Category : Printer Utilities
Archive   : COHORT1.ZIP
Filename : COHORT.DOC

 
Output of file : COHORT.DOC contained in archive : COHORT1.ZIP


Cohort Version 1.0
Guy Gallo
January 2, 1986



1 Purpose

A Printer / Directory Utility for the IBM (and close
compatibles).

Cohort allows you to access and change several common
printer functions, such as print pitch, page length,
bold, italic, underline.

Cohort is completely configurable

Cohort includes a 66 line notepad.

Cohort includes several common DOS operations (Dir, Erase,
Rename, Copy, Print, Chkdsk).

Cohort can be run either of two ways: as a standalone
program from the DOS level; or as a Memory Resident
program.


2 Usage

2.1 Loading

Cohort can be loaded into memory and then invoked by a
single keystroke from within any application
program.

In order to make Cohort memory resident, type COHORT /L
at the DOS prompt.

The current HotKey (the key used to access Cohort from
within other programs) will be displayed.

Cohort will use approximately 67K of memory. And this
memory can be reclaimed (ONLY FROM THE DOS LEVEL!)
by selecting "Unload Cohort" under the "Setup"
menu.


2.2 Configuration

2.2.1 HotKey

The current HotKey can be changed at any time by
selecting the "HotKey..." option under the
"Setup" menu.

This enables you to change the HotKey if there is
an incompatiblity between the default HotKey
(Alt-F10) and your application program.

This change can be made permanent by selecting
"Save settings" under the "Setup" menu. The
next time you load Cohort, the new HotKey
will be in effect.

NOTE: In order to "Save settings": the program
MUST be named COHORT.COM, and it must be
available in the currently active directory.


2.2.2 Printer codes

The default printer for Cohort is the HP
ThinkJet. As a result, several of the menu
options (such as Doublestrike and Italic) are
inapplicable. And the codes for these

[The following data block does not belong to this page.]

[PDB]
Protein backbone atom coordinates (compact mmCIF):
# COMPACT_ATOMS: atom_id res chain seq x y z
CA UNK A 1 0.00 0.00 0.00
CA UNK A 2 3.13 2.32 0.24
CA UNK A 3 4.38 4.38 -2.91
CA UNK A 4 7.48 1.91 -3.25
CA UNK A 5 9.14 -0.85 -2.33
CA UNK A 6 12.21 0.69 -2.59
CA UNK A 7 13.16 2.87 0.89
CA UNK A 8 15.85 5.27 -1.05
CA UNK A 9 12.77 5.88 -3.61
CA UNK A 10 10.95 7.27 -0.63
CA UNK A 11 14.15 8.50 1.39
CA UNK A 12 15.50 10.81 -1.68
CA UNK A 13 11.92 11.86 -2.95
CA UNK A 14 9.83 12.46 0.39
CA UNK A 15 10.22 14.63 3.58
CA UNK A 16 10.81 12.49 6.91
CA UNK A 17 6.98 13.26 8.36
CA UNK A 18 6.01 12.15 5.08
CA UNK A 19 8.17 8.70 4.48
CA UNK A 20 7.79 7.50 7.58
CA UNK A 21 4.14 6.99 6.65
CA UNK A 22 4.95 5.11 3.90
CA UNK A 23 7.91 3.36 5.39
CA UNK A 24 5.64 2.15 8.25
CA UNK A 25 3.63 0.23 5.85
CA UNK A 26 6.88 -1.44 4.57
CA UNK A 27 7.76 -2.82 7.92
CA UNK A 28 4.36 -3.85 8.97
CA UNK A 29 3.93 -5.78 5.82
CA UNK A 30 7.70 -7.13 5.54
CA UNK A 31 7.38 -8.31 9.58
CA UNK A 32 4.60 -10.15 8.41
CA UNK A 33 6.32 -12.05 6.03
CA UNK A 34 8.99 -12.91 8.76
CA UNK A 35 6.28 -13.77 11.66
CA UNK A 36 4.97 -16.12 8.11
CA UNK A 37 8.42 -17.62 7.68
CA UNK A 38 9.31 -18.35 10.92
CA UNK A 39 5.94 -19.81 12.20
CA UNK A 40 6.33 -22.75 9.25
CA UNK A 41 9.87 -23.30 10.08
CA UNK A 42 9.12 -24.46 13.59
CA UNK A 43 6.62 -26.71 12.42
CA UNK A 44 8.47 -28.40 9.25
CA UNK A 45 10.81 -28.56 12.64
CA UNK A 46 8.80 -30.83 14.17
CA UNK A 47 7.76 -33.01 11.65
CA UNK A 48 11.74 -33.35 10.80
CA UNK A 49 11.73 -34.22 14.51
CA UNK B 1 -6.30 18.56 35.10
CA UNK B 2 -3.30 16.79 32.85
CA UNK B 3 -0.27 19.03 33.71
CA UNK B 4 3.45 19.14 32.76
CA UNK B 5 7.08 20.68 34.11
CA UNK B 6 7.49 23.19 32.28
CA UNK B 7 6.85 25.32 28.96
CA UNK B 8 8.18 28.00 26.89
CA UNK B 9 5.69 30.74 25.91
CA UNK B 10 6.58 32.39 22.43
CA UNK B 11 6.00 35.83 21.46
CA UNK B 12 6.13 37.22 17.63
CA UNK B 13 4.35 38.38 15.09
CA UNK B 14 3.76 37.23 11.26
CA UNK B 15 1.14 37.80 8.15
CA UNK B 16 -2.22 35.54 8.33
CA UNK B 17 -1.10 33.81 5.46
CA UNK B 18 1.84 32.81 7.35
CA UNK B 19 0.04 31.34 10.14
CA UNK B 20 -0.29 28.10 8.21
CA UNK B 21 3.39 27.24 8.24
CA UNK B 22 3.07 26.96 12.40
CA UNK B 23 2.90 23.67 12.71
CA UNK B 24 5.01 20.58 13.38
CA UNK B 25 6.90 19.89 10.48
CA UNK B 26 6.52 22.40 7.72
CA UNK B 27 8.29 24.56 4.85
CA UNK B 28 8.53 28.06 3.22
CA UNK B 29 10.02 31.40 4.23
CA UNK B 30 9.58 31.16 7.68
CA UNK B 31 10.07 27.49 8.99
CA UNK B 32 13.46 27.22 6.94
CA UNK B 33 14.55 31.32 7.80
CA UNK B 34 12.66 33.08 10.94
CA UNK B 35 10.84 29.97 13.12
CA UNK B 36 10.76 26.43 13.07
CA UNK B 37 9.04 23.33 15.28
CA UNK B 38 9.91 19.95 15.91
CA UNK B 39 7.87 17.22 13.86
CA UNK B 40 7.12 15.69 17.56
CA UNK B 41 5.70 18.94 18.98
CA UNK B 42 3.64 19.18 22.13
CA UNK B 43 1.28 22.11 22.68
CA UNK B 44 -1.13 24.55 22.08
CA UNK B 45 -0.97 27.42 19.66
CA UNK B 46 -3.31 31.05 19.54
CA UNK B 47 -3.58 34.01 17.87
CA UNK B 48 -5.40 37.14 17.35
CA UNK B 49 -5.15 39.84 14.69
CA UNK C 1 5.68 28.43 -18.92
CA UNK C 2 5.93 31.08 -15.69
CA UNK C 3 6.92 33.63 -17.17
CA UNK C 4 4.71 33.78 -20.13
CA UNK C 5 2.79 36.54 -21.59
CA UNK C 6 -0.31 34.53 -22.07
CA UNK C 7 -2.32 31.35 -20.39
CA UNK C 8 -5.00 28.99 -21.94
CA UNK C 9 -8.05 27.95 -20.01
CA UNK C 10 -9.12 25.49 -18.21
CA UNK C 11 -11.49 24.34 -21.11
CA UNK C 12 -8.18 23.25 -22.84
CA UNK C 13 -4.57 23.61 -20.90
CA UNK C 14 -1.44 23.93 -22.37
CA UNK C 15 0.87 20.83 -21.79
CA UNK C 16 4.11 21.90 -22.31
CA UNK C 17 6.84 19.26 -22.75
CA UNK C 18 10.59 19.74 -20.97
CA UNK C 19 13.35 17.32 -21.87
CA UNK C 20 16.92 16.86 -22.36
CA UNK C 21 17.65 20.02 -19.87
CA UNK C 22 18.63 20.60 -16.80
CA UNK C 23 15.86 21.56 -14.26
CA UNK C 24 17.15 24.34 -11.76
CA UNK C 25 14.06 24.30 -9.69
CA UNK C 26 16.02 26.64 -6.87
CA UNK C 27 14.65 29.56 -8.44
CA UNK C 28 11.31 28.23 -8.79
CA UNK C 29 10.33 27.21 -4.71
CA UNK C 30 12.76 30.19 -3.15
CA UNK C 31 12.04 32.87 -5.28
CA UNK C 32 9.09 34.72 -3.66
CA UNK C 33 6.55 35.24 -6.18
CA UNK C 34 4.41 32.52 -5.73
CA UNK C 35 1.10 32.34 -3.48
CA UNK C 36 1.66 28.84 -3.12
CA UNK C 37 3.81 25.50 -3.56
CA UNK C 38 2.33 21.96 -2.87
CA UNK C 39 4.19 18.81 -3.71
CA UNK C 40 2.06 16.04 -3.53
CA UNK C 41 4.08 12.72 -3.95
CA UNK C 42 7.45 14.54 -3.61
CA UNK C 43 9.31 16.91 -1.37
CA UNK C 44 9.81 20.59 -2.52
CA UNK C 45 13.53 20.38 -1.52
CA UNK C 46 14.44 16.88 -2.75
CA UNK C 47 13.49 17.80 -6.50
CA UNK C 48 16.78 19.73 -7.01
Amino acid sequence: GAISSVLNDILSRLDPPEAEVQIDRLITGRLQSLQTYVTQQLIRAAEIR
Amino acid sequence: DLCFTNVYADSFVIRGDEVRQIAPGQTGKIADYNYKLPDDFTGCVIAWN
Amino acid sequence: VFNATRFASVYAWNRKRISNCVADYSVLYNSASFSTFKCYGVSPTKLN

functions (visible via the "Edit control
codes" option of the "Setup" menu) are empty.

Each of the thirteen codes are easily changed.
Simply find the appropriate codes in your
printer manual, select "Edit control codes",
enter the codes USING THE ACTUAL CONTROL
CODES. Be aware that the ASCII symbol for
the keys stroke will appear. For instance if
you press <^O>, you will see <>. It is
important to realize that the Escape code
itself is entered, NOT by pressing the
key, but by pressing <^[>. What you will see
is: <>.

Once you have entered the appropriate codes, you
can save them permanently by selecting "Save
settings" under the "Setup" menu.

NOTE: In order to "Save settings": the program
MUST be named COHORT.COM, and it must be
available in the currently active directory.

NOTE: One control code will not appear on the
screen, although you CAN enter it: this is
the NUL character. It is <^@> and is entered
by holding down the ctrl key and
simultaneously selecting Shift-2 (or <@>).
This control code is part of the sequence for
"Inches per page". What you see is only
<C>. The NUL, being nul, is invisible...

NOTE: both Page Length and Inches per page take
the following form:



for instance: Page Length is <C#>. If the code
for page length on your printer is not of
this form, leave me a message...


3 Credits

Cohort was written in Turbo Pascal V3.0B; using
utilities by Nostradamus and Neil Rubenking;

The menuing system is adapted from Borland's Turbo
Editor ToolBox. The typewriter is adapted from TSCRIPT
by Keven Menningen. The memory residency code is by
Lane Ferris.



4 Payment

If you find this program useful and wish to make a
contribution, please send it to:

Guy Gallo
c/o The Harvard Club
27 West 44th Street
New York New York 10032


You can address any suggestions or bug-finds to that
address, or leave a message on any of the following
Electronic Bulletin Boards:

The Invention Factory - 1-212-431-1194
PCSI - 1-212-924-6598
TextBase - 1-212-826-8827
Gene Plantz Chicago IBBS.



  3 Responses to “Category : Printer Utilities
Archive   : COHORT1.ZIP
Filename : COHORT.DOC

  1. Very nice! Thank you for this wonderful archive. I wonder why I found it only now. Long live the BBS file archives!

  2. This is so awesome! 😀 I’d be cool if you could download an entire archive of this at once, though.

  3. But one thing that puzzles me is the “mtswslnkmcjklsdlsbdmMICROSOFT” string. There is an article about it here. It is definitely worth a read: http://www.os2museum.com/wp/mtswslnk/